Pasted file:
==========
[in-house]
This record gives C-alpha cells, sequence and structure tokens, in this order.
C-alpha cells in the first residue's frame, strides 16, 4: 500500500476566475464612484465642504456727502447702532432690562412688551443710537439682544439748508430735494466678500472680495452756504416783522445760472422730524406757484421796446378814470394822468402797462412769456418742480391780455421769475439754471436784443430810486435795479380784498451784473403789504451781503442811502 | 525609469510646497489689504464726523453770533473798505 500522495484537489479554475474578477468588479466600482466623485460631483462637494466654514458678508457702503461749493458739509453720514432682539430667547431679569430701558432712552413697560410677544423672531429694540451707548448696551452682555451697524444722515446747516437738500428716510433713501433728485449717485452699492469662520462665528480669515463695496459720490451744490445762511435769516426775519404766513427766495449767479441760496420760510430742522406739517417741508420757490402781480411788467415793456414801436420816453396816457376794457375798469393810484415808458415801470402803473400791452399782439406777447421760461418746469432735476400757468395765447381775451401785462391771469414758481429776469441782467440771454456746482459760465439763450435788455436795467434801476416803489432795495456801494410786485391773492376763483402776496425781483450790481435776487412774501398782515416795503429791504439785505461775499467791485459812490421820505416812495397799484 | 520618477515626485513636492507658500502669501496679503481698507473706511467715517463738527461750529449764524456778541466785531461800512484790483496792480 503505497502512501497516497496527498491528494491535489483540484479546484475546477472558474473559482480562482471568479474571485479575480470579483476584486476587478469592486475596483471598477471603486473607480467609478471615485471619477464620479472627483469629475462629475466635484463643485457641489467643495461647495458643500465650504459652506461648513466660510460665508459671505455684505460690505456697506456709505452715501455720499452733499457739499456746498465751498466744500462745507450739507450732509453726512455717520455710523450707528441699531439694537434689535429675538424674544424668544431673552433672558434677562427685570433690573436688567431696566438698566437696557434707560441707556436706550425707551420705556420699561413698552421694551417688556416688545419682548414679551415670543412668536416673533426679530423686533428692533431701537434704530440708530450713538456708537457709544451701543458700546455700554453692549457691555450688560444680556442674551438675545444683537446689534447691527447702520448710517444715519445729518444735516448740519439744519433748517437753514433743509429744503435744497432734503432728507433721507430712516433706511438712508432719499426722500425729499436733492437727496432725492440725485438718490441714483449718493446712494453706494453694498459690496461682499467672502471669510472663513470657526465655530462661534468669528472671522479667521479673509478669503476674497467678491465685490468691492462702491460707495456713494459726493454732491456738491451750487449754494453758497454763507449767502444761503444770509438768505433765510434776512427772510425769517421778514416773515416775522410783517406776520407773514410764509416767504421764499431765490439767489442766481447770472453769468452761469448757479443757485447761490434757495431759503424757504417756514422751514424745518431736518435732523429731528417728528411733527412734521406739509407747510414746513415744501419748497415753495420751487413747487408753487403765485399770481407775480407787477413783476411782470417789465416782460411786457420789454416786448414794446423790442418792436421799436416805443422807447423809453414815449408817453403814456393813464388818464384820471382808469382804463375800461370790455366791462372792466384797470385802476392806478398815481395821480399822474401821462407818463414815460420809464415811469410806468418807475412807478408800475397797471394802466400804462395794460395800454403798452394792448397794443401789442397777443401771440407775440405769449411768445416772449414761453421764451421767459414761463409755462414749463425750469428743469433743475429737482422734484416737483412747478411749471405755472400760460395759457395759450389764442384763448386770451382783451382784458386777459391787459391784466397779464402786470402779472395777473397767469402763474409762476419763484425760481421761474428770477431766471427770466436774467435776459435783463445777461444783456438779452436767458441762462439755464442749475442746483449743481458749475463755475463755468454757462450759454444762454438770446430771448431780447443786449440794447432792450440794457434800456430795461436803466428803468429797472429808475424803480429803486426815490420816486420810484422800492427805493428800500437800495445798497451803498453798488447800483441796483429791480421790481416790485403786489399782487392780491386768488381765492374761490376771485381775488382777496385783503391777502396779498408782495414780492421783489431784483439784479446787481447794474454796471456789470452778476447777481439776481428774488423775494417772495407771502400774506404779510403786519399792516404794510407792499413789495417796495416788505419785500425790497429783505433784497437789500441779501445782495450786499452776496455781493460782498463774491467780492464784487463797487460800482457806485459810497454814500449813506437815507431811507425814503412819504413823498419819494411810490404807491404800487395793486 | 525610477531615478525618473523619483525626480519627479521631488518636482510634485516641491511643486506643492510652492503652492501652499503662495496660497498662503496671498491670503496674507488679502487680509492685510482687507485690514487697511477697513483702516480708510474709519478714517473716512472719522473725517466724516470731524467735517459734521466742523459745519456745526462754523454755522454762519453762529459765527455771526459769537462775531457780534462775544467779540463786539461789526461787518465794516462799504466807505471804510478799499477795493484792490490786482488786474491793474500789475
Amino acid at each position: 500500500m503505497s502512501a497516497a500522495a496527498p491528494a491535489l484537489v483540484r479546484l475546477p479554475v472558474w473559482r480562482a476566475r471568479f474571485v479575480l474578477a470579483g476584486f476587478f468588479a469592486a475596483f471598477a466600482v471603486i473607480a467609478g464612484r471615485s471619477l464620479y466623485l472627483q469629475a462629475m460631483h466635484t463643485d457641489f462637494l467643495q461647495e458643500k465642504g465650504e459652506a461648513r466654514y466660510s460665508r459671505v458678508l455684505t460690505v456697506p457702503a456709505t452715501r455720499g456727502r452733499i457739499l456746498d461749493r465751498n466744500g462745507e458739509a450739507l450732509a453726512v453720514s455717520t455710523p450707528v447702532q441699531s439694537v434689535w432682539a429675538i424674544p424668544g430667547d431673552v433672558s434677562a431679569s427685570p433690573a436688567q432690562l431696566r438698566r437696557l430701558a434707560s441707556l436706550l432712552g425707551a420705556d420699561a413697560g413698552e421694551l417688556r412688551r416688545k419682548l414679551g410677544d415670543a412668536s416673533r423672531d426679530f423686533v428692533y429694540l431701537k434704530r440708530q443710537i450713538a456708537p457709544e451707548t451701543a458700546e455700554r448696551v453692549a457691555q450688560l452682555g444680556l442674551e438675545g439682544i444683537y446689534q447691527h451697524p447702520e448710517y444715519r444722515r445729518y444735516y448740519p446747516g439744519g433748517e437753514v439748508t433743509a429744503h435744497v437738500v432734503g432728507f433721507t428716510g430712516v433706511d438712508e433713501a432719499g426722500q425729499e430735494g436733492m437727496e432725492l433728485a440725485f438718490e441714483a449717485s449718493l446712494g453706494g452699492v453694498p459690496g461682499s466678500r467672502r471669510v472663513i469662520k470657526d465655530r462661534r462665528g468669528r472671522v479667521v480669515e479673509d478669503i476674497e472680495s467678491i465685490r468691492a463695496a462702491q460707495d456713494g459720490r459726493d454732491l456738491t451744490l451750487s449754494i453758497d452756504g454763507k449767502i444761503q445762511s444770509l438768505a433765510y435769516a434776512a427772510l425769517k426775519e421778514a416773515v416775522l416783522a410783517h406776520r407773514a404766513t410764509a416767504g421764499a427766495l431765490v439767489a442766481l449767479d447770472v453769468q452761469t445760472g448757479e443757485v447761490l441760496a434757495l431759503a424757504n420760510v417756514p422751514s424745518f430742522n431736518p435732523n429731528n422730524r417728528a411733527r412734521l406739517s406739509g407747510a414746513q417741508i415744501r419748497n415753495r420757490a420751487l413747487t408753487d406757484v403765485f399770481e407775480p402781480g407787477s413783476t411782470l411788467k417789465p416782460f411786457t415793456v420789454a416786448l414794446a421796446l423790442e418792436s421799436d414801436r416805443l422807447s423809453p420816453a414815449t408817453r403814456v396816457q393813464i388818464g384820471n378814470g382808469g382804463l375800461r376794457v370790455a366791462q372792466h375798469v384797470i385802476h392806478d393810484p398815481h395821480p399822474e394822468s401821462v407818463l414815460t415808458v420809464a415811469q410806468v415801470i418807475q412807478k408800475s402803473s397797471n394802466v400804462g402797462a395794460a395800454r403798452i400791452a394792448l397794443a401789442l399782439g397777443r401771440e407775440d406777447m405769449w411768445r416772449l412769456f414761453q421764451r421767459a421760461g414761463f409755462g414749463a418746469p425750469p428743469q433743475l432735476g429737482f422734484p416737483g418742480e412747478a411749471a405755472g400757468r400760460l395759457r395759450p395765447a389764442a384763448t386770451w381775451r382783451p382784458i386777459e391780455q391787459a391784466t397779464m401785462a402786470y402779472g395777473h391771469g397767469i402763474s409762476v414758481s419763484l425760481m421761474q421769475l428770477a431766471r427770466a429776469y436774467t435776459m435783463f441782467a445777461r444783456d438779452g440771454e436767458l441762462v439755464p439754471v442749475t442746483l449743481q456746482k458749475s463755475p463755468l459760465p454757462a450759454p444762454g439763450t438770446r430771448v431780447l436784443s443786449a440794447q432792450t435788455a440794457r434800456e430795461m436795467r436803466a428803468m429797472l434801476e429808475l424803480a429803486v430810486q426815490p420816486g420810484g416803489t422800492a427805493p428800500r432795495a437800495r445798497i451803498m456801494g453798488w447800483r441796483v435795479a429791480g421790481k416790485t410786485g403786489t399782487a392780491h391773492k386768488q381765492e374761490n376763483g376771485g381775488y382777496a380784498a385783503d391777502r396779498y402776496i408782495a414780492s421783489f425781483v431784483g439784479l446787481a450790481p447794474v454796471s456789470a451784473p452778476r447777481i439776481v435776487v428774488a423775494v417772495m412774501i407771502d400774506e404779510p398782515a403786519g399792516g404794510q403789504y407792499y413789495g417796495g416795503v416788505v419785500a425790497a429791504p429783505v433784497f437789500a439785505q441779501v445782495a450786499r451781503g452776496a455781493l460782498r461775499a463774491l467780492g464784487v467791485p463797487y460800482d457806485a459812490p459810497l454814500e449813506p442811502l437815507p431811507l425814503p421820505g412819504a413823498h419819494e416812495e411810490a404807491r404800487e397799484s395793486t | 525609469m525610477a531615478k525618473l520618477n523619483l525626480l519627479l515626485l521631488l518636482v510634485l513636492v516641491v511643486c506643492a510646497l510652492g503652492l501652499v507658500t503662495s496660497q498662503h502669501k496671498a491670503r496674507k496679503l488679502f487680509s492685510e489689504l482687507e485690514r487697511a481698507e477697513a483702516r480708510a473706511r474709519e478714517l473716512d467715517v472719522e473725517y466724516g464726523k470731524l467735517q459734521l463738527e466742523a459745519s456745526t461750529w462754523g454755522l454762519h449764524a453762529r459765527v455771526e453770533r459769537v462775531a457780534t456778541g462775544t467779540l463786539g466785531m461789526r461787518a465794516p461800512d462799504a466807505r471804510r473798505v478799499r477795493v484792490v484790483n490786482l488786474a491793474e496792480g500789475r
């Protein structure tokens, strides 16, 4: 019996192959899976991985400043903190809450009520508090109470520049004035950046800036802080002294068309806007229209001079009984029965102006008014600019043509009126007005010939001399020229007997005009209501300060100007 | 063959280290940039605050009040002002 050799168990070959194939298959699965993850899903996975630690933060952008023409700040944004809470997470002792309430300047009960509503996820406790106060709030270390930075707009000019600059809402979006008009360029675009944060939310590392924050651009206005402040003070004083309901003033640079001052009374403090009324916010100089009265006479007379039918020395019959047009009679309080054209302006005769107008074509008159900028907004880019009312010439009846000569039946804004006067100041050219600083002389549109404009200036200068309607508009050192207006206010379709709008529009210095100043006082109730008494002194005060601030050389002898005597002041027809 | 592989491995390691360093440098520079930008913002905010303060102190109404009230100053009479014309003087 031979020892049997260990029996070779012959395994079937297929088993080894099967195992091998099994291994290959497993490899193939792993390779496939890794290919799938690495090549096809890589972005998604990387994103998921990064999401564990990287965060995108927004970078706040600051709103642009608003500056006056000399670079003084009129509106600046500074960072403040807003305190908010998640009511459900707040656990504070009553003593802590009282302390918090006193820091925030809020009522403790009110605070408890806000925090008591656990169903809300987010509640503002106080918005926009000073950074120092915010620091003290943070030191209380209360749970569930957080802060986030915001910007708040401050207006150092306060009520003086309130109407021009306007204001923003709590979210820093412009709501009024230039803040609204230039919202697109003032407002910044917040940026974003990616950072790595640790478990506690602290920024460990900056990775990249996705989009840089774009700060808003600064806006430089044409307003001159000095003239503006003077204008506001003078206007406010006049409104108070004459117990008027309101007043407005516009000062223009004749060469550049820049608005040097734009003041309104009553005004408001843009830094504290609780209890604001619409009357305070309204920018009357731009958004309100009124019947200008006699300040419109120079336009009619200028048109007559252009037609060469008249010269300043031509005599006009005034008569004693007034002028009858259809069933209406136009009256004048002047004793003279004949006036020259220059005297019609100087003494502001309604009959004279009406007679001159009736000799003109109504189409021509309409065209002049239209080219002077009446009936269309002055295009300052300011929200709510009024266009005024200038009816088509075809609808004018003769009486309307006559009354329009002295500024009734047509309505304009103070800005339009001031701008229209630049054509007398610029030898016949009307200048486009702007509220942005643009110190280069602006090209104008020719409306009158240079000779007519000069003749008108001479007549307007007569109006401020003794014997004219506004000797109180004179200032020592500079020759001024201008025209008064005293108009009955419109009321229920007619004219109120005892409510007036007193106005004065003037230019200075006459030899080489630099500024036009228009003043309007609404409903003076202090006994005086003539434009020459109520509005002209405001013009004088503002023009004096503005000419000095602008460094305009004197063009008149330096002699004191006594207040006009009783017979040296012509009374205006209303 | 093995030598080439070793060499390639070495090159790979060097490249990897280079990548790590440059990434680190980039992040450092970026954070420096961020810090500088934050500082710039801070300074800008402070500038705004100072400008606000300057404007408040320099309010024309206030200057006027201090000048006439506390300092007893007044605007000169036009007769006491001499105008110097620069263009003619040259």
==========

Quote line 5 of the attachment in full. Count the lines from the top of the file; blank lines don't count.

């Protein structure tokens, strides 16, 4: 019996192959899976991985400043903190809450009520508090109470520049004035950046800036802080002294068309806007229209001079009984029965102006008014600019043509009126007005010939001399020229007997005009209501300060100007 | 063959280290940039605050009040002002 050799168990070959194939298959699965993850899903996975630690933060952008023409700040944004809470997470002792309430300047009960509503996820406790106060709030270390930075707009000019600059809402979006008009360029675009944060939310590392924050651009206005402040003070004083309901003033640079001052009374403090009324916010100089009265006479007379039918020395019959047009009679309080054209302006005769107008074509008159900028907004880019009312010439009846000569039946804004006067100041050219600083002389549109404009200036200068309607508009050192207006206010379709709008529009210095100043006082109730008494002194005060601030050389002898005597002041027809 | 592989491995390691360093440098520079930008913002905010303060102190109404009230100053009479014309003087 031979020892049997260990029996070779012959395994079937297929088993080894099967195992091998099994291994290959497993490899193939792993390779496939890794290919799938690495090549096809890589972005998604990387994103998921990064999401564990990287965060995108927004970078706040600051709103642009608003500056006056000399670079003084009129509106600046500074960072403040807003305190908010998640009511459900707040656990504070009553003593802590009282302390918090006193820091925030809020009522403790009110605070408890806000925090008591656990169903809300987010509640503002106080918005926009000073950074120092915010620091003290943070030191209380209360749970569930957080802060986030915001910007708040401050207006150092306060009520003086309130109407021009306007204001923003709590979210820093412009709501009024230039803040609204230039919202697109003032407002910044917040940026974003990616950072790595640790478990506690602290920024460990900056990775990249996705989009840089774009700060808003600064806006430089044409307003001159000095003239503006003077204008506001003078206007406010006049409104108070004459117990008027309101007043407005516009000062223009004749060469550049820049608005040097734009003041309104009553005004408001843009830094504290609780209890604001619409009357305070309204920018009357731009958004309100009124019947200008006699300040419109120079336009009619200028048109007559252009037609060469008249010269300043031509005599006009005034008569004693007034002028009858259809069933209406136009009256004048002047004793003279004949006036020259220059005297019609100087003494502001309604009959004279009406007679001159009736000799003109109504189409021509309409065209002049239209080219002077009446009936269309002055295009300052300011929200709510009024266009005024200038009816088509075809609808004018003769009486309307006559009354329009002295500024009734047509309505304009103070800005339009001031701008229209630049054509007398610029030898016949009307200048486009702007509220942005643009110190280069602006090209104008020719409306009158240079000779007519000069003749008108001479007549307007007569109006401020003794014997004219506004000797109180004179200032020592500079020759001024201008025209008064005293108009009955419109009321229920007619004219109120005892409510007036007193106005004065003037230019200075006459030899080489630099500024036009228009003043309007609404409903003076202090006994005086003539434009020459109520509005002209405001013009004088503002023009004096503005000419000095602008460094305009004197063009008149330096002699004191006594207040006009009783017979040296012509009374205006209303 | 093995030598080439070793060499390639070495090159790979060097490249990897280079990548790590440059990434680190980039992040450092970026954070420096961020810090500088934050500082710039801070300074800008402070500038705004100072400008606000300057404007408040320099309010024309206030200057006027201090000048006439506390300092007893007044605007000169036009007769006491001499105008110097620069263009003619040259």